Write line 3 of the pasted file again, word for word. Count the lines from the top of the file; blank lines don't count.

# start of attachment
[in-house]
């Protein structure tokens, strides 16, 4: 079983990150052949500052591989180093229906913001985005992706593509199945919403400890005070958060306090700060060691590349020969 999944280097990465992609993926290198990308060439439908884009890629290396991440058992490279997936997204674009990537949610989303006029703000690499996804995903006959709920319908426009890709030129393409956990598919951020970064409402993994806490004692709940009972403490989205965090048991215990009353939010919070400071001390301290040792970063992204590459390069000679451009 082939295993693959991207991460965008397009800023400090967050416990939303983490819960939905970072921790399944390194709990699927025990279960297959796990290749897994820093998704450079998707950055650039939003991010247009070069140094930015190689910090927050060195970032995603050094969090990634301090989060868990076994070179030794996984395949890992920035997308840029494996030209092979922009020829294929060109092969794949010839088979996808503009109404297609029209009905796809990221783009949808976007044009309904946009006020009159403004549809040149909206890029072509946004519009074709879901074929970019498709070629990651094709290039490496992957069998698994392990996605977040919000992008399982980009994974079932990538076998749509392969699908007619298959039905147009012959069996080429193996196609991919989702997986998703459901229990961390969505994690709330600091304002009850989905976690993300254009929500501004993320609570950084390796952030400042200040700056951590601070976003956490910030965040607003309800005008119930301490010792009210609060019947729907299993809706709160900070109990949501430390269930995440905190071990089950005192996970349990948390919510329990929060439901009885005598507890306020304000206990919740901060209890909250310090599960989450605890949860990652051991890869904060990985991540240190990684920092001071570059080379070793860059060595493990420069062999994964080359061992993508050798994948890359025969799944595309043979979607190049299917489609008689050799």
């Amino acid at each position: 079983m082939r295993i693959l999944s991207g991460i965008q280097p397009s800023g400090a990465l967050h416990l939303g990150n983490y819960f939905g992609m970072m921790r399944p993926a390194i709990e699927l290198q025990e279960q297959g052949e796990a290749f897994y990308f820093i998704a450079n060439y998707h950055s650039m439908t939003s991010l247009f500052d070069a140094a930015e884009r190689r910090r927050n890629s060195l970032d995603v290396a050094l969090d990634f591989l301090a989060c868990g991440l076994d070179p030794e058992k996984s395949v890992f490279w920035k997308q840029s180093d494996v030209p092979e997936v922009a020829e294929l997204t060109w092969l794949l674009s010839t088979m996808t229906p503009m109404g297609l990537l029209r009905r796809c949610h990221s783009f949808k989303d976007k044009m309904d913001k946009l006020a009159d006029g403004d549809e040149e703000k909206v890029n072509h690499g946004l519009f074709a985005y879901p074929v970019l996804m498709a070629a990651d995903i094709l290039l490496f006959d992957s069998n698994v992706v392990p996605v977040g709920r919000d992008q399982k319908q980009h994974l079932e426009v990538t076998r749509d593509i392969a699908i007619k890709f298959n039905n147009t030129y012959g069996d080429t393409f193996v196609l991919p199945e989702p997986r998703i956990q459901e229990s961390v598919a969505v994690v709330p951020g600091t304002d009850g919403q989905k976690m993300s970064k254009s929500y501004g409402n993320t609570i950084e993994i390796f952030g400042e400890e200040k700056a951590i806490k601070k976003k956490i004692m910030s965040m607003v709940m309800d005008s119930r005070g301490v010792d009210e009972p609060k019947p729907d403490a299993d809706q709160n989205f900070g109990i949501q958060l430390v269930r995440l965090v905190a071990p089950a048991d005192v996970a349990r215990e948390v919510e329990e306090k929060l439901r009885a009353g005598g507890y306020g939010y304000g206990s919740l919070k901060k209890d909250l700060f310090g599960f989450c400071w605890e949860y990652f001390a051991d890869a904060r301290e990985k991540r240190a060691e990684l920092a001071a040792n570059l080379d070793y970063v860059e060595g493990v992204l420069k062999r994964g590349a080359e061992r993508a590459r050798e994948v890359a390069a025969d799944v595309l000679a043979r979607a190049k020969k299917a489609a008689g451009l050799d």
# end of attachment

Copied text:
């Amino acid at each position: 079983m082939r295993i693959l999944s991207g991460i965008q280097p397009s800023g400090a990465l967050h416990l939303g990150n983490y819960f939905g992609m970072m921790r399944p993926a390194i709990e699927l290198q025990e279960q297959g052949e796990a290749f897994y990308f820093i998704a450079n060439y998707h950055s650039m439908t939003s991010l247009f500052d070069a140094a930015e884009r190689r910090r927050n890629s060195l970032d995603v290396a050094l969090d990634f591989l301090a989060c868990g991440l076994d070179p030794e058992k996984s395949v890992f490279w920035k997308q840029s180093d494996v030209p092979e997936v922009a020829e294929l997204t060109w092969l794949l674009s010839t088979m996808t229906p503009m109404g297609l990537l029209r009905r796809c949610h990221s783009f949808k989303d976007k044009m309904d913001k946009l006020a009159d006029g403004d549809e040149e703000k909206v890029n072509h690499g946004l519009f074709a985005y879901p074929v970019l996804m498709a070629a990651d995903i094709l290039l490496f006959d992957s069998n698994v992706v392990p996605v977040g709920r919000d992008q399982k319908q980009h994974l079932e426009v990538t076998r749509d593509i392969a699908i007619k890709f298959n039905n147009t030129y012959g069996d080429t393409f193996v196609l991919p199945e989702p997986r998703i956990q459901e229990s961390v598919a969505v994690v709330p951020g600091t304002d009850g919403q989905k976690m993300s970064k254009s929500y501004g409402n993320t609570i950084e993994i390796f952030g400042e400890e200040k700056a951590i806490k601070k976003k956490i004692m910030s965040m607003v709940m309800d005008s119930r005070g301490v010792d009210e009972p609060k019947p729907d403490a299993d809706q709160n989205f900070g109990i949501q958060l430390v269930r995440l965090v905190a071990p089950a048991d005192v996970a349990r215990e948390v919510e329990e306090k929060l439901r009885a009353g005598g507890y306020g939010y304000g206990s919740l919070k901060k209890d909250l700060f310090g599960f989450c400071w605890e949860y990652f001390a051991d890869a904060r301290e990985k991540r240190a060691e990684l920092a001071a040792n570059l080379d070793y970063v860059e060595g493990v992204l420069k062999r994964g590349a080359e061992r993508a590459r050798e994948v890359a390069a025969d799944v595309l000679a043979r979607a190049k020969k299917a489609a008689g451009l050799d």